Measuring Human Security: The Why and the How
Mount Royal University - Bissett School of Business
March 1, 2012
This paper will assess the use of the human security paradigm as a proxy for measuring the risk embodied in the sovereign debt of emerging market countries. Human security is a multidisciplinary concept that has sought to refocus thinking on the status of vulnerable populations toward human-centred rather than military terms. The concept has appealed to academic researchers and policy analysts as an exciting rubric for thinking about development, but it has defied formal quantification. A robust index of human security would have a measurable impact in the global securities markets to which emerging economies are increasingly turning to finance development. This is because investors in sovereign debt require measurements of the danger that a nation will default on its debt payments, known as country risk. Until now, credit ratings such as Egypt’s current B rating were the standard vehicle for summarizing this risk. But default risk stems from the economic disruptions that usually reside in upstream challenges such as civil war or environmental decline. Interestingly, the very same vulnerabilities that credit analysis seeks to uncover would be illuminated by an investigative frame informed by the concept of human security. This paper will argue for a more human-centred collaboration between international credit rating agencies (and thus global financial markets writ large) and developing country bond issuers. The employment of human security as both an instrument of analysis as well as a development target will benefit both issuers and investors, and will draw issuers and markets into a constructive, formal partnership.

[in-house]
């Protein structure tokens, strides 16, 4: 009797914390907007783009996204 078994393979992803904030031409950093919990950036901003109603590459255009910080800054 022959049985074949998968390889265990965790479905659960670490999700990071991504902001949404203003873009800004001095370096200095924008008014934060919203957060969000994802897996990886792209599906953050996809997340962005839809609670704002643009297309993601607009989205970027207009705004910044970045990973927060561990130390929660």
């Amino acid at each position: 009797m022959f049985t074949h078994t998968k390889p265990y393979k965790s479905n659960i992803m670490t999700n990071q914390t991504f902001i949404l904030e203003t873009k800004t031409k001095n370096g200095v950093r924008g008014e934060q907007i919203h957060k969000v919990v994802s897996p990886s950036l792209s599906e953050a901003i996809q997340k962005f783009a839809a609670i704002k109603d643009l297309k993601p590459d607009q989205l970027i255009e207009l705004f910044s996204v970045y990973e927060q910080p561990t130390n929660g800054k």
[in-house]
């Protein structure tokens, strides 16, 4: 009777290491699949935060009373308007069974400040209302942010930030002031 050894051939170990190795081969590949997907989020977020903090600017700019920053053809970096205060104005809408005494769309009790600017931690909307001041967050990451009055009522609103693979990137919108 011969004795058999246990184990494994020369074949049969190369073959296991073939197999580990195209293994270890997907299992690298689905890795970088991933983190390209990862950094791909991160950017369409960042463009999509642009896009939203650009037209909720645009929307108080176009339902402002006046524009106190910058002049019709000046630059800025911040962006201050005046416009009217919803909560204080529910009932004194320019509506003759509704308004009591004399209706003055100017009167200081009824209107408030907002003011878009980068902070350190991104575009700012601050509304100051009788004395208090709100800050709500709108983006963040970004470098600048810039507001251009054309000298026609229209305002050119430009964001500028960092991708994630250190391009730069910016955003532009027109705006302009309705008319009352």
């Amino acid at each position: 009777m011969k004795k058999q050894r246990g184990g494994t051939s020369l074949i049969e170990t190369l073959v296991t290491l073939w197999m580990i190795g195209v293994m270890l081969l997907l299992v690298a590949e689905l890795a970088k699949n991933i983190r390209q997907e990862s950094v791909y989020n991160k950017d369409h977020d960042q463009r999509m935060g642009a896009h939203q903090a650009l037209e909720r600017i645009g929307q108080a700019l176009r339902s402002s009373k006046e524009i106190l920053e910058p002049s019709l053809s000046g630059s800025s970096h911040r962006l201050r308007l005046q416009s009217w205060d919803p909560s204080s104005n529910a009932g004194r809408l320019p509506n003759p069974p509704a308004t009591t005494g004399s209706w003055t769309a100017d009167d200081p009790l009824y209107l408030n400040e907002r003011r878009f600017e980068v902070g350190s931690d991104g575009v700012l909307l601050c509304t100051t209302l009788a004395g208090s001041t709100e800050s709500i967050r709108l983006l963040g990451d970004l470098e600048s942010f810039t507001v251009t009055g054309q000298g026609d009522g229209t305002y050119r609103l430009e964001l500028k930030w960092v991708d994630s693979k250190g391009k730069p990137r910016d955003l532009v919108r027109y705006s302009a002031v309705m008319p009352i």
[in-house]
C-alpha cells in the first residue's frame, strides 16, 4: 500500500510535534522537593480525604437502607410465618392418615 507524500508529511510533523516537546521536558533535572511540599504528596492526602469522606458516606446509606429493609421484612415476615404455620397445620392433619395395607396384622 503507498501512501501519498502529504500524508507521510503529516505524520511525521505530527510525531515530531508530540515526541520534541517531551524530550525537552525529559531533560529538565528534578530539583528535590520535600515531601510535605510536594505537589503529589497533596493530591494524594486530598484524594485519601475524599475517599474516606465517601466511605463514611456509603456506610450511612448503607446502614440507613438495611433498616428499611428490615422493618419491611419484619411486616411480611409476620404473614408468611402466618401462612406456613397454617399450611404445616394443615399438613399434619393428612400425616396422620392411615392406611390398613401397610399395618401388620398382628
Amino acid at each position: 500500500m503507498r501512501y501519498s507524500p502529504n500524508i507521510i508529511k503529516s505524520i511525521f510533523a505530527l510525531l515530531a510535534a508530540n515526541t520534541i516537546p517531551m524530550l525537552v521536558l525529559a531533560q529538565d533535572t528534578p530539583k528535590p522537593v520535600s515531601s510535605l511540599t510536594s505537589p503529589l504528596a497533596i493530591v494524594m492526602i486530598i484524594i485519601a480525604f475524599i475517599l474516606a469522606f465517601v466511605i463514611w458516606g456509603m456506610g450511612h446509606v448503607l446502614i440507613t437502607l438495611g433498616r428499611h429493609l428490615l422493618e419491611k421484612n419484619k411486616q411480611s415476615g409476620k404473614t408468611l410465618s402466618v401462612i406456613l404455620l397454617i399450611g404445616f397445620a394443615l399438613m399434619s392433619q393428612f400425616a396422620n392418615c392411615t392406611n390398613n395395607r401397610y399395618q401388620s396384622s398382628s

Number of Pages in PDF File: 22
Keywords: human security, sovereign debt, country risk, credit, sovereign bond, Eurobond, Egypt, development
JEL Classification: O16, 019, F35, G12, G15working papers series
Date posted: March 9, 2012
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